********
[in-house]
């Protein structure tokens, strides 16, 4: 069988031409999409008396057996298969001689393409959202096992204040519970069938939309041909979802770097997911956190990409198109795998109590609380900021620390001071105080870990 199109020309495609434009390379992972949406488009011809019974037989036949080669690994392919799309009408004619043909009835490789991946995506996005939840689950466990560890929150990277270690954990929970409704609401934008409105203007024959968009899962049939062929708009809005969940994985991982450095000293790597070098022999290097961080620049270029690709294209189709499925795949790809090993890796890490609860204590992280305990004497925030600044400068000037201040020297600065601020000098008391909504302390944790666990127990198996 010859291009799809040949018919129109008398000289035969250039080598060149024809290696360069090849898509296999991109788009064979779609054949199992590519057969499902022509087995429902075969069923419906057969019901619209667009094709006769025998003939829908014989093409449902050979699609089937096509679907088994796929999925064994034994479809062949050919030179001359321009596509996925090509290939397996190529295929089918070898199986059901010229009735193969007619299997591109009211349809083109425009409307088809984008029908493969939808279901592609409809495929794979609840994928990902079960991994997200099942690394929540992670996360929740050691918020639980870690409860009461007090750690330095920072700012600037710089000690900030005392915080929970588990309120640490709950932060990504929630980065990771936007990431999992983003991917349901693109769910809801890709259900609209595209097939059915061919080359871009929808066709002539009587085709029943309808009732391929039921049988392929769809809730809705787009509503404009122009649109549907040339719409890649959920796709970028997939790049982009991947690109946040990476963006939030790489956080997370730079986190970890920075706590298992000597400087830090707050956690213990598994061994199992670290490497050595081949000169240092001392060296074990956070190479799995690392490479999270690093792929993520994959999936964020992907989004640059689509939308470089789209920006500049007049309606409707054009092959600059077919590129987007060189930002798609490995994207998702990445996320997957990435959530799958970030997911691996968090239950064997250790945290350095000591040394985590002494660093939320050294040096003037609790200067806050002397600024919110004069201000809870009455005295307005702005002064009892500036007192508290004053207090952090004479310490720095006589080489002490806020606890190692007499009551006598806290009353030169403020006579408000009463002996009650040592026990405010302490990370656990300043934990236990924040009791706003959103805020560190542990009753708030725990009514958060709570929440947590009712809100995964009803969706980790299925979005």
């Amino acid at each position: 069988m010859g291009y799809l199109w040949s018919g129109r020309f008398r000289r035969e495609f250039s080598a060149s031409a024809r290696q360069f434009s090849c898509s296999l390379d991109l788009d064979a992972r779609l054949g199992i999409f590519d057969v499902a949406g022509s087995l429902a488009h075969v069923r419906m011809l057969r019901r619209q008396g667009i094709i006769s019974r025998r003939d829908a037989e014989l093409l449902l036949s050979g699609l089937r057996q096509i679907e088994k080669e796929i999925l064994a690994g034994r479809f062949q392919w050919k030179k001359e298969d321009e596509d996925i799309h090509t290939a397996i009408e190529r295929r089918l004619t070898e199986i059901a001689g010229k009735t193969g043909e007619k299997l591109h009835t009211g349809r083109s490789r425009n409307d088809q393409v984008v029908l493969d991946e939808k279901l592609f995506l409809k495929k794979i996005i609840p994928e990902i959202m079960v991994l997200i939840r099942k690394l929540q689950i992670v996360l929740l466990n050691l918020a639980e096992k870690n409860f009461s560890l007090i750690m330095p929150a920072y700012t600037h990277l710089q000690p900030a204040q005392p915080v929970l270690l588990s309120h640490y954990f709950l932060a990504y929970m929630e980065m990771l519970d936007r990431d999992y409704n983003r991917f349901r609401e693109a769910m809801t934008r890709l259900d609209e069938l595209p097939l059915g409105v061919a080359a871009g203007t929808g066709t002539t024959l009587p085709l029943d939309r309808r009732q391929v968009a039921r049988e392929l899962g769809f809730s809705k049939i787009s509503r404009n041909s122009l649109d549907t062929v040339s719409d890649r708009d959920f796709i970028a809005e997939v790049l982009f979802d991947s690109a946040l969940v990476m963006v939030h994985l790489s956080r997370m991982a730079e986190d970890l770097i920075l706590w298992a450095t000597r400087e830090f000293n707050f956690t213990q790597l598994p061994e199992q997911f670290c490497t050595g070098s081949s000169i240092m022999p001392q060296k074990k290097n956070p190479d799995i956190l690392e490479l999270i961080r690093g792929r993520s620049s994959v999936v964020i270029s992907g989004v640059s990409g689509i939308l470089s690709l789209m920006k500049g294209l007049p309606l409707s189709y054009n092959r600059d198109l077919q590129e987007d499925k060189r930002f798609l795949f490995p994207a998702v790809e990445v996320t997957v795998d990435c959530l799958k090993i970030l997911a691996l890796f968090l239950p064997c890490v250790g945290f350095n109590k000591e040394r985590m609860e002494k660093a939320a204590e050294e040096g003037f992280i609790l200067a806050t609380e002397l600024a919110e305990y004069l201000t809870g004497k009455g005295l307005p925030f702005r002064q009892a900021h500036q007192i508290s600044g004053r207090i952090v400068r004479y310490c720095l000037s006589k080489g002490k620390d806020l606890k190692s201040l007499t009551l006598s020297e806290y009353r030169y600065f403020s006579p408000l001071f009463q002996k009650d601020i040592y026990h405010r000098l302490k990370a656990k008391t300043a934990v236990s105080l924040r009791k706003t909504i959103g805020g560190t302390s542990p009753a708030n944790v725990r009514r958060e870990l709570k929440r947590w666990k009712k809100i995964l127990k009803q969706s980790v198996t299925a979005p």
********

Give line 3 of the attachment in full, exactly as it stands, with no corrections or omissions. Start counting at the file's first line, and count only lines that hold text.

């Amino acid at each position: 069988m010859g291009y799809l199109w040949s018919g129109r020309f008398r000289r035969e495609f250039s080598a060149s031409a024809r290696q360069f434009s090849c898509s296999l390379d991109l788009d064979a992972r779609l054949g199992i999409f590519d057969v499902a949406g022509s087995l429902a488009h075969v069923r419906m011809l057969r019901r619209q008396g667009i094709i006769s019974r025998r003939d829908a037989e014989l093409l449902l036949s050979g699609l089937r057996q096509i679907e088994k080669e796929i999925l064994a690994g034994r479809f062949q392919w050919k030179k001359e298969d321009e596509d996925i799309h090509t290939a397996i009408e190529r295929r089918l004619t070898e199986i059901a001689g010229k009735t193969g043909e007619k299997l591109h009835t009211g349809r083109s490789r425009n409307d088809q393409v984008v029908l493969d991946e939808k279901l592609f995506l409809k495929k794979i996005i609840p994928e990902i959202m079960v991994l997200i939840r099942k690394l929540q689950i992670v996360l929740l466990n050691l918020a639980e096992k870690n409860f009461s560890l007090i750690m330095p929150a920072y700012t600037h990277l710089q000690p900030a204040q005392p915080v929970l270690l588990s309120h640490y954990f709950l932060a990504y929970m929630e980065m990771l519970d936007r990431d999992y409704n983003r991917f349901r609401e693109a769910m809801t934008r890709l259900d609209e069938l595209p097939l059915g409105v061919a080359a871009g203007t929808g066709t002539t024959l009587p085709l029943d939309r309808r009732q391929v968009a039921r049988e392929l899962g769809f809730s809705k049939i787009s509503r404009n041909s122009l649109d549907t062929v040339s719409d890649r708009d959920f796709i970028a809005e997939v790049l982009f979802d991947s690109a946040l969940v990476m963006v939030h994985l790489s956080r997370m991982a730079e986190d970890l770097i920075l706590w298992a450095t000597r400087e830090f000293n707050f956690t213990q790597l598994p061994e199992q997911f670290c490497t050595g070098s081949s000169i240092m022999p001392q060296k074990k290097n956070p190479d799995i956190l690392e490479l999270i961080r690093g792929r993520s620049s994959v999936v964020i270029s992907g989004v640059s990409g689509i939308l470089s690709l789209m920006k500049g294209l007049p309606l409707s189709y054009n092959r600059d198109l077919q590129e987007d499925k060189r930002f798609l795949f490995p994207a998702v790809e990445v996320t997957v795998d990435c959530l799958k090993i970030l997911a691996l890796f968090l239950p064997c890490v250790g945290f350095n109590k000591e040394r985590m609860e002494k660093a939320a204590e050294e040096g003037f992280i609790l200067a806050t609380e002397l600024a919110e305990y004069l201000t809870g004497k009455g005295l307005p925030f702005r002064q009892a900021h500036q007192i508290s600044g004053r207090i952090v400068r004479y310490c720095l000037s006589k080489g002490k620390d806020l606890k190692s201040l007499t009551l006598s020297e806290y009353r030169y600065f403020s006579p408000l001071f009463q002996k009650d601020i040592y026990h405010r000098l302490k990370a656990k008391t300043a934990v236990s105080l924040r009791k706003t909504i959103g805020g560190t302390s542990p009753a708030n944790v725990r009514r958060e870990l709570k929440r947590w666990k009712k809100i995964l127990k009803q969706s980790v198996t299925a979005p």